March Personal Consumption Expenditures suggest an essentially flat first quarter for pull. Please see first chart below.
For the first time since April 2022 nominal food consumption was slightly softer (real expenditures as well, red line in second chart). Reduced SNAP benefits almost certainly played a part.
Even services seem to have been slightly less enticing in March (please see third chart below).
Most media and market analysts look at PCE results to reckon inflation’s trajectory and possible credit tightening (here and here). The implications for supply chains are, perhaps, more encouraging. “Real” consumption remains robust. Given the comparatively high level of consumption expenditures, flat growth is sustainable, potentially profitable, and better than the reverse.
Consumption has been soft in the Eurozone (more). China’s current demand dynamics remain uncertain. Tomorrow is the start of a five day holiday in China. Spending over the next few days may deliver some insights regarding the prospect for more or less pull over the next few months.
[To which a reader promptly provided this rebuttal regarding China’s potential holiday spending surge. The Bloomberg report includes: “People are still not confident in the strength of the recovery. CPI remains muted and the jobless rate stays elevated,” said Wang Huan, fund manager at Shanghai Zige Investment Management Co., adding that an increase in tourists may not necessarily translate into revenue growth.” Then shortly before midnight on Saturday, I received another Bloomberg blurb suggesting something less than strong pull from China any time soon according to the April Purchasing Managers Index.]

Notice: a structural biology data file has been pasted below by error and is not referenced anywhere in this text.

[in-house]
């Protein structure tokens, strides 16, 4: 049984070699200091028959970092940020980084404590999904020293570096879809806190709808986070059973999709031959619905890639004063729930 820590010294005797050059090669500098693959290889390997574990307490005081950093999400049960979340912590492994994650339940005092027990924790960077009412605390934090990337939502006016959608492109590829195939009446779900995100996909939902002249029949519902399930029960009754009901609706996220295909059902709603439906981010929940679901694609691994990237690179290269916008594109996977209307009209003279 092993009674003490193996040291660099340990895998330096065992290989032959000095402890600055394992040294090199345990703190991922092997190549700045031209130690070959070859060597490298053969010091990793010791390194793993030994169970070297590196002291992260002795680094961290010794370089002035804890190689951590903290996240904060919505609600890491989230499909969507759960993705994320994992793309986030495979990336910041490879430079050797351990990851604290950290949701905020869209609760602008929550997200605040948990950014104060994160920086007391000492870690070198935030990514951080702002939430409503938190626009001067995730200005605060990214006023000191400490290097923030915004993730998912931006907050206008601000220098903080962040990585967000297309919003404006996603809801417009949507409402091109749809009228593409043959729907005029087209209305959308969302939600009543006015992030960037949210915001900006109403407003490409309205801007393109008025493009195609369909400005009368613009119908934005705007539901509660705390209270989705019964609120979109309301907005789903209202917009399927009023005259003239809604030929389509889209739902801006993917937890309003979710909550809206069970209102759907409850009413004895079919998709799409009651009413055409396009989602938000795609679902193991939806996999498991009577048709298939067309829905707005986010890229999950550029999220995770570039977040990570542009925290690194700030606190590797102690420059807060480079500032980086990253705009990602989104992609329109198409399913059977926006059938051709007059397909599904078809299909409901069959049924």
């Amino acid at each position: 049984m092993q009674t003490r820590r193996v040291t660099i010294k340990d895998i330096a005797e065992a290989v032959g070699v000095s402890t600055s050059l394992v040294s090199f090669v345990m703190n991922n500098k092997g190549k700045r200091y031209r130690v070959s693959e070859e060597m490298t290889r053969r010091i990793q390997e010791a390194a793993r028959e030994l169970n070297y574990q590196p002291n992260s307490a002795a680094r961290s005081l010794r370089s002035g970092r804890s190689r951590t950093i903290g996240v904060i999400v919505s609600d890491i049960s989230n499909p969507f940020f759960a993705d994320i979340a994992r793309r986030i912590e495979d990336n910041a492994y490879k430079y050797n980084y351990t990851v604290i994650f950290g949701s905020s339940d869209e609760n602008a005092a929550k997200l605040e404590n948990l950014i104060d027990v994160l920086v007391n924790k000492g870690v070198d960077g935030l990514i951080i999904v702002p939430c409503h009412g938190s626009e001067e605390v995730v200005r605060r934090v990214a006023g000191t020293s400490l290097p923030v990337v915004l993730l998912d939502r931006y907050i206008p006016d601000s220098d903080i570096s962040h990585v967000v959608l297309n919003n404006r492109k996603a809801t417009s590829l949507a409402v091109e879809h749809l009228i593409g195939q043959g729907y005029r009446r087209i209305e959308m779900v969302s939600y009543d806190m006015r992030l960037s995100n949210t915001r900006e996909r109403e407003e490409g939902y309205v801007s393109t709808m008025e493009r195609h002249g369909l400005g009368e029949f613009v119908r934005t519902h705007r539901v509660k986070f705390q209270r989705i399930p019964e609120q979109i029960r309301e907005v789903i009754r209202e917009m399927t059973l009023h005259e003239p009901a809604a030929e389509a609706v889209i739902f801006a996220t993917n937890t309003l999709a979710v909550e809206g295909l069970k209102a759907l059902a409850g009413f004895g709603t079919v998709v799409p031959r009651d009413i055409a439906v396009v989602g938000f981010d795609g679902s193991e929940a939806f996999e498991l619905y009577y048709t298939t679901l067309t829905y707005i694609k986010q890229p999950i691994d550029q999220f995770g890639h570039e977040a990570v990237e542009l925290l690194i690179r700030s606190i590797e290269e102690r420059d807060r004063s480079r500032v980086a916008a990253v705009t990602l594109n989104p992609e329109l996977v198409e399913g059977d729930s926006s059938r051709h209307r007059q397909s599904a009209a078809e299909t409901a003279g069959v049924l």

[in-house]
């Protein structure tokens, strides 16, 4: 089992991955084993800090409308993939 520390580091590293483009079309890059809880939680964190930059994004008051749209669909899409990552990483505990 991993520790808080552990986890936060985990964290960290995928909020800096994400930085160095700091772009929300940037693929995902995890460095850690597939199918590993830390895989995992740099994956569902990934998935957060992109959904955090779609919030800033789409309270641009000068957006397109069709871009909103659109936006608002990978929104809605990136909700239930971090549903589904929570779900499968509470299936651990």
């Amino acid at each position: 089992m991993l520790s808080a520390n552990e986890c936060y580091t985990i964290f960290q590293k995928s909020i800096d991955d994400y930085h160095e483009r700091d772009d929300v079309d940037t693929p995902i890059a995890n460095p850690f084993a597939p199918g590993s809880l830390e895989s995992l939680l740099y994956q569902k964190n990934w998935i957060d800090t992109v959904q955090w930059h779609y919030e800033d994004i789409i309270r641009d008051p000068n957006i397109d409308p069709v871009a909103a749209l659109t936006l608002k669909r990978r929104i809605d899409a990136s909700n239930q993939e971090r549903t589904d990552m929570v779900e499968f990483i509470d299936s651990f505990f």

May 2 Update: Early reports on consumer spending during China’s Golden Week are reminiscent of “revenge spending” seen in other economies as each emerged from pandemic restrictions. See here and here.
May 4 Update: The Financial Times reports that China’s holiday spending has recovered pre-pandemic levels. “China recorded 274mn domestic trips over the five days to Wednesday, according to the Ministry of Culture and Tourism, 71 per cent higher year on year and 19 per cent higher than in 2019.”
May 8 Update: The Financial Times reports that regardless of May Day holiday spending, the pace of China’s recovery is slower than some expected. Included in the FT report: Tim Ryan, US chair of PwC, noted in an interview that US companies’ awareness of “concentration risks” in China had grown from the tariff battles early in Donald Trump’s administration to the supply chain disruptions caused by the pandemic. “To be clear, I’m not seeing a decoupling” between the US and China, he said. “What I am seeing is more attention to how do you manage risks. What’s happened in the past couple of weeks is more validation that they need to continue to manage risks.”
May 9 Update: Bloomberg reports, “Overseas shipments expanded 8.5% from a year earlier to $295 billion, the customs administration said Tuesday in Beijing — slowing from the double-digit gain in March. Imports, though, dropped 7.9% to $205 billion, much worse than the median projection of a 0.2% decline.” The year-over-year volatility should not obscure that exports remain almost one-sixth above pre-pandemic and imports are about 12 percent higher than April 2019.